The EcoCute is an energy efficient electric heat pump, water heating and supply system that uses heat extracted from the air to heat water for domestic, industrial and commercial use. Instead of the more conventional ammonia or haloalkane gases, EcoCute uses supercritical carbon dioxide as a refrigerant. The technology offers a means of energy conservation and reduces the emission of greenhouse gas.
The name of the EcoCute comes from the Japanese phrase Shizen Reibai Hīto Ponpu Kyūtō-ki (自然冷媒ヒートポンプ給湯機?), which literally means "natural refrigerant heat pump water heater". Eco is a contraction of either ecology or economical and Cute is a near homonym to kyūtō (給湯?); literally “supply hot water.”
Modern chemical refrigeration techniques developed after the proposal of the Carnot cycle in 1824. Jacob Perkins invented an ice-making machine that used ether in 1843, and Edmond Carré built a refrigerator that used water and sulfuric acid in 1850. In Japan, Fusanosuke Kuhara, founder of Hitachi, Ltd., made an air conditioner for his own home use using compressed CO2 as a refrigerant.
In 1930 Thomas Midgley, Jr. discovered dichlorodifluoromethane, a chlorinated fluorocarbon (CFC) known as freon. CFCs rapidly replaced traditional refrigerant substances, including CO2 (which proved hard to compress for domestic use), for use in heat pumps and refrigerators. But from the 1980s CFCs began to lose favor as refrigerant when their damaging effects on the ozone layer were discovered. Two alternative types of refrigerant, hydrofluorocarbons (HFCs) and hydrochlorofluorocarbons (HCFCs), also lost favour when they were identified as greenhouse gases (additionally, HCFCs were found to be more damaging to the ozone layer than originally thought). The Vienna Convention for the Protection of the Ozone Layer, the Montreal Protocol and the Kyoto Protocol call for the complete abandonment of such refrigerants by 2030.
In 1989, amid international concern about the effects of chlorofluorocarbons and hydrochlorofluorocarbons on the ozone layer, scientist Gustav Lorentzen and SINTEF patented a method for using CO2 as a refrigerant in heating and cooling. Further research into CO2 refrigeration was then conducted at Shecco (Sustainable Heating and Cooling with CO2) in Brussels, Belgium, leading to increasing use of CO2 refrigerant technology in Europe.
In 1993 the Japanese company Denso, in collaboration with Gustav Lorentzen, developed an automobile air conditioner using CO2 as a refrigerant. They demonstrated the invention at the June 1998 International Institute of Refrigeration/Gustav Lorentzen Conference. After the conference, CRIEPI (Central Research Institute of Electric Power Industry) and TEPCO (The Tokyo Electric Power Company) approached Denso about developing a prototype air conditioner using natural refrigerant materials instead of freon. Together they produced 30 prototype EcoCute units for a year-long experimental installation at locations throughout Japan, from the cold climate of Hokkaidō to hotter Okinawa. After this successful feasibility study, Denso obtained a patent to compress CO2 refrigerant for use in a heat pump from SINTEF in September 2000.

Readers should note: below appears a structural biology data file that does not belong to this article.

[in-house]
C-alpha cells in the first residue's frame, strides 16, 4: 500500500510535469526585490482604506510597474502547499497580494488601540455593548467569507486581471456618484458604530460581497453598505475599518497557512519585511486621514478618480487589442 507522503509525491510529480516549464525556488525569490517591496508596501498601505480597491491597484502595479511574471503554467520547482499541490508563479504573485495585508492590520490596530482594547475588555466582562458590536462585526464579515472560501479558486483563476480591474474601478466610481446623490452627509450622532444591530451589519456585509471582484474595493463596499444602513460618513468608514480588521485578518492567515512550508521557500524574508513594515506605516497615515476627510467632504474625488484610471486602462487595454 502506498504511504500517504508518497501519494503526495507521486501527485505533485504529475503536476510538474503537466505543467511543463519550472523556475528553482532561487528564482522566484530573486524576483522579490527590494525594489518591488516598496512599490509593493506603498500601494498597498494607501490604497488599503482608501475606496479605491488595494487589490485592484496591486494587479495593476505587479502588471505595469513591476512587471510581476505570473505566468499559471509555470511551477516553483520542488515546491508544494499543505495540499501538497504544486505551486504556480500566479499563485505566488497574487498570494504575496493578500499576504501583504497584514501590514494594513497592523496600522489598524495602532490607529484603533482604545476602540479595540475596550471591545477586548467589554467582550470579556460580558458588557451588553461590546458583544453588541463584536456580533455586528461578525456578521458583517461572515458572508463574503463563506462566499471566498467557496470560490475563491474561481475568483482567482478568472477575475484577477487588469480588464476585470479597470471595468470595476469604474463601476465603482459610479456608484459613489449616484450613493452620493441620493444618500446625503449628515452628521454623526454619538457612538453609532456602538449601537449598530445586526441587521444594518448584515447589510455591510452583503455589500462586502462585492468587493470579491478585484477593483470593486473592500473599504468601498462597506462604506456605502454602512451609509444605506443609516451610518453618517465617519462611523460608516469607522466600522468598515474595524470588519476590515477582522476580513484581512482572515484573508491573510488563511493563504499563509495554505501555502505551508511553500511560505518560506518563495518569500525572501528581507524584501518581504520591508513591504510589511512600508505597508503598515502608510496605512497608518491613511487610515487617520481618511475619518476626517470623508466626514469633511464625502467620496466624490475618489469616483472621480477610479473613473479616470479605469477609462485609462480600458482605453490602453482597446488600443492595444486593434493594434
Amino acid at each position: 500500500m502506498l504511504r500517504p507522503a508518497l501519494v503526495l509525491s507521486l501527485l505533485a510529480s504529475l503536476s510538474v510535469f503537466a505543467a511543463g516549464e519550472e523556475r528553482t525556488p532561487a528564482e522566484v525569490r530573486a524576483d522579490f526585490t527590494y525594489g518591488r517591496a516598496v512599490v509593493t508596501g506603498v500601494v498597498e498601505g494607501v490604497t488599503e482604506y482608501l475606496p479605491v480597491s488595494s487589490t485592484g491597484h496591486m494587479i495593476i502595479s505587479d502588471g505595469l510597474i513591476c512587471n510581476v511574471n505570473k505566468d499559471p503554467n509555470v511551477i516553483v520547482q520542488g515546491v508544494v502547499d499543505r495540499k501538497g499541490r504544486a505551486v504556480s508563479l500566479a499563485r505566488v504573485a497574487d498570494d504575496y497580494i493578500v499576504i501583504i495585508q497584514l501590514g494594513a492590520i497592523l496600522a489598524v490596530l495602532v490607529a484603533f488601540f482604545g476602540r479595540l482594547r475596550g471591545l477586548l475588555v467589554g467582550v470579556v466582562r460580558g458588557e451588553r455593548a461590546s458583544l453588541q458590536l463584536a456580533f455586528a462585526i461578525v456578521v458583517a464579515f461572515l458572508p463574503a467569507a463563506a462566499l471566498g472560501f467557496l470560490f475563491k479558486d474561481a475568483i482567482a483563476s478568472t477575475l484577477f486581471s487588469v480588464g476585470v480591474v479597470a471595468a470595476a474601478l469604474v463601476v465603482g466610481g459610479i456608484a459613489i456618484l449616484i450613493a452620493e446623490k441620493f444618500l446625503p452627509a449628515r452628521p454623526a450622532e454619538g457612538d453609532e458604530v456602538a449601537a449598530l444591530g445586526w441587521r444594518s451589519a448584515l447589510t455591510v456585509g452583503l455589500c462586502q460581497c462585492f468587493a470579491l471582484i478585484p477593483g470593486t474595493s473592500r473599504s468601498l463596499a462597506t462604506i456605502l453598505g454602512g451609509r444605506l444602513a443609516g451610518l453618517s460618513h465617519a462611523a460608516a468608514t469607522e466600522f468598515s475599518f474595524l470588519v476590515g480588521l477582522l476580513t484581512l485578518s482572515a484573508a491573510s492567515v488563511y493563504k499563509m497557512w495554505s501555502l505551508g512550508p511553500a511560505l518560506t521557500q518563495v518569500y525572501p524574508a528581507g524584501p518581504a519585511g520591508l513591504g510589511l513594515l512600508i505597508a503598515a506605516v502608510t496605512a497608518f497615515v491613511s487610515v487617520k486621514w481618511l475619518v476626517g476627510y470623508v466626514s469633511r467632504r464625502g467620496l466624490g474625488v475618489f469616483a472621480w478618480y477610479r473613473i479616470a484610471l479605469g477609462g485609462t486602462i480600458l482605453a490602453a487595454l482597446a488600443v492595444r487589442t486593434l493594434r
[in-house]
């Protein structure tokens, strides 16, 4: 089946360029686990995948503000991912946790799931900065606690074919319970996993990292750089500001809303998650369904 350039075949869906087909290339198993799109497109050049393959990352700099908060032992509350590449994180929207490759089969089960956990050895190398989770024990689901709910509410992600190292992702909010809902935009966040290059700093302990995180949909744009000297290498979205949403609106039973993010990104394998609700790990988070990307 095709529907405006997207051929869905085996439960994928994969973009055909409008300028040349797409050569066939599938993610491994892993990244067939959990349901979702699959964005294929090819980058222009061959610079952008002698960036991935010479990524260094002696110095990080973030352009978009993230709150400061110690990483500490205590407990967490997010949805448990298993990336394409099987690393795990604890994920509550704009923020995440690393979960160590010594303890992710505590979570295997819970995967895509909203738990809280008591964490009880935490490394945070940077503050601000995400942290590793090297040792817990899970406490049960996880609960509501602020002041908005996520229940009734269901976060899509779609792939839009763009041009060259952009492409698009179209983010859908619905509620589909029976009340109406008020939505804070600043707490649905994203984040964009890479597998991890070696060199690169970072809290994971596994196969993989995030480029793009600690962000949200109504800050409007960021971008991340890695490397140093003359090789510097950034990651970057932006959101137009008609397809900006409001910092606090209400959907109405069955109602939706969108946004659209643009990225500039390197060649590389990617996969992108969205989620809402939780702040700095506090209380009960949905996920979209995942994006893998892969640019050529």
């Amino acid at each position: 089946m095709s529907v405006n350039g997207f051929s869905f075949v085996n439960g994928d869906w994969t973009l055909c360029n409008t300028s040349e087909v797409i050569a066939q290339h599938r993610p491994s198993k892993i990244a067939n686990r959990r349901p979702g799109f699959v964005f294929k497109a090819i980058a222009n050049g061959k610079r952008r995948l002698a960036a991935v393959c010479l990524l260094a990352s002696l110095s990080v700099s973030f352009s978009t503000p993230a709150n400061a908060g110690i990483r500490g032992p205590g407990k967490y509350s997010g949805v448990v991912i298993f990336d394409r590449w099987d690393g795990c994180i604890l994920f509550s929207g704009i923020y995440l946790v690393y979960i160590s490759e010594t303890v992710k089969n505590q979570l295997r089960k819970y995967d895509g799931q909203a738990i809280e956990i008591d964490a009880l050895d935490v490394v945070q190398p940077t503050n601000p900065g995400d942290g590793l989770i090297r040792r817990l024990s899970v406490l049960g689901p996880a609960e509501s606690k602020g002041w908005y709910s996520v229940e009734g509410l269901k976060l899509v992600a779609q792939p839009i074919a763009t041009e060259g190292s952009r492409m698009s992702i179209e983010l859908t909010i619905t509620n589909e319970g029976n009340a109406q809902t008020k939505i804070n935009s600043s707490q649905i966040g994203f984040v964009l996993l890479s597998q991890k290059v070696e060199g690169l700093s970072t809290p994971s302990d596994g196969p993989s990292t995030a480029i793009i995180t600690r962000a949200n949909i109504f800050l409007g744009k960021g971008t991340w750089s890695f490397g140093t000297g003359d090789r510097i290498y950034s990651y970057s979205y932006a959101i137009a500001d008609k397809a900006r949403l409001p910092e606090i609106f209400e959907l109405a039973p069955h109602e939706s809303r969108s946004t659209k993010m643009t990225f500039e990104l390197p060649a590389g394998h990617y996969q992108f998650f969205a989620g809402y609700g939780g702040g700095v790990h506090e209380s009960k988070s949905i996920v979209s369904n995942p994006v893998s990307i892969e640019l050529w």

Features and demand
In Japan in 1998, water heating (Kyuto (給湯 kyūtō?)) accounted for 33.8% of typical domestic energy consumption, with air conditioner and kerosene heater heating accounting for another 26.9% and cooling by air conditioner another 2.3%. Most of the remaining 37% was spent on electrical home appliances, a field where 21st century innovations in energy conservation began to make considerable energy savings. This left hot water supply as the most difficult area for energy conservation, leaving a gap in the market for the EcoCute. By January 2005, 26 Japanese companies were producing more than 450 models of EcoCute machines, and sales of domestic units increased 130-150% each year between 2001 and 2005.
Denso first introduced the EcoCute outside Japan at the COP9 Milan, Italy on December 9, 2003. From 2007, Denso began concentrating on marketing the EcoCute in the EU. In Japan, the Japanese government incorporated the EcoCute into its CO2 reduction program under the Kyoto Protocol, mandating the installation of 5.2 million units in commercial and domestic properties by 2010. The cost of EcoCute is approximately 500 thousand Japanese yen as of February - March 2009.
EcoCute machine basics
- At the first stage, a heat exchanger collects heat from the air outside to use as energy for the refrigerant. Air flow is usually obtained using a centrifugal fan; in cold areas with ambient temperatures around -20 to -25°C an auxiliary fan heater is attached.
- A gas compressor is used to heat the gas CO2 refrigerant to around 100°C under pressure of 10MPa via adiabatic compression. The carbon dioxide becomes a supercritical fluid. Several types of compressors can be used, including dual layer cylindrical compressors, scroll compressors, and dual stage rotary compressors
- At the second stage a heat exchanger transfers energy from the hot refrigerant into water to produce hot water. Water temperatures around 5°C and up are suitable at this stage.
- Finally, ejector or expansion valves reduce pressure on the refrigerant, letting it cool via adiabatic expansion and revert to CO2 gas.
The EcoCute can derive over two units of heat energy from ambient air for every unit of input electrical energy. In combination it can produce more than three units of hot water energy, resulting in reduced CO2 emissions compared to water heating via electricity or natural gas. To produce 90°C hot water, an EcoCute consumes 66% less electricity than an electric water heater, and costs 80% less than heating water via natural gas in Japan. Also, by reducing use of fossil fuels, the EcoCute results in more than 50% reductions in CO2 emissions
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